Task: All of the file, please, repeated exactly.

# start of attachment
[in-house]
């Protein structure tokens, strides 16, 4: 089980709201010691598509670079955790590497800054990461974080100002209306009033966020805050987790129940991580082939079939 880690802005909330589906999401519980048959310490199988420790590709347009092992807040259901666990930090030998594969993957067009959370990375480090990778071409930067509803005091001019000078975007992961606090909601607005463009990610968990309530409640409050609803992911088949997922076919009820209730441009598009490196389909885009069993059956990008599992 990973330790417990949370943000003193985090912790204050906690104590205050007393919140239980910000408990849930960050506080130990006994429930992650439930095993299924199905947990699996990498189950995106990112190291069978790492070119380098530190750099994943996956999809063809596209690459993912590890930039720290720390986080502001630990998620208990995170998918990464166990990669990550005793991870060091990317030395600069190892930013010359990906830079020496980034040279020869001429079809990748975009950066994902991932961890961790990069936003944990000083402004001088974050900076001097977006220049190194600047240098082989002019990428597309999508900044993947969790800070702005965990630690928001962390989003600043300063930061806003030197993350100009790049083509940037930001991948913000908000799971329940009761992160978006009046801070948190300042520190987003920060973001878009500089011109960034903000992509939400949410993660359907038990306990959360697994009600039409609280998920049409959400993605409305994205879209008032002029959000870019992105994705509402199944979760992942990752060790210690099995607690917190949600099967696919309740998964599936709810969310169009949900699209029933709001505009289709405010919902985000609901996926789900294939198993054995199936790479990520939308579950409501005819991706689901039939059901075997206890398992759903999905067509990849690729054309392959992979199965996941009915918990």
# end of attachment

[in-house]
């Protein structure tokens, strides 16, 4: 089980709201010691598509670079955790590497800054990461974080100002209306009033966020805050987790129940991580082939079939 880690802005909330589906999401519980048959310490199988420790590709347009092992807040259901666990930090030998594969993957067009959370990375480090990778071409930067509803005091001019000078975007992961606090909601607005463009990610968990309530409640409050609803992911088949997922076919009820209730441009598009490196389909885009069993059956990008599992 990973330790417990949370943000003193985090912790204050906690104590205050007393919140239980910000408990849930960050506080130990006994429930992650439930095993299924199905947990699996990498189950995106990112190291069978790492070119380098530190750099994943996956999809063809596209690459993912590890930039720290720390986080502001630990998620208990995170998918990464166990990669990550005793991870060091990317030395600069190892930013010359990906830079020496980034040279020869001429079809990748975009950066994902991932961890961790990069936003944990000083402004001088974050900076001097977006220049190194600047240098082989002019990428597309999508900044993947969790800070702005965990630690928001962390989003600043300063930061806003030197993350100009790049083509940037930001991948913000908000799971329940009761992160978006009046801070948190300042520190987003920060973001878009500089011109960034903000992509939400949410993660359907038990306990959360697994009600039409609280998920049409959400993605409305994205879209008032002029959000870019992105994705509402199944979760992942990752060790210690099995607690917190949600099967696919309740998964599936709810969310169009949900699209029933709001505009289709405010919902985000609901996926789900294939198993054995199936790479990520939308579950409501005819991706689901039939059901075997206890398992759903999905067509990849690729054309392959992979199965996941009915918990």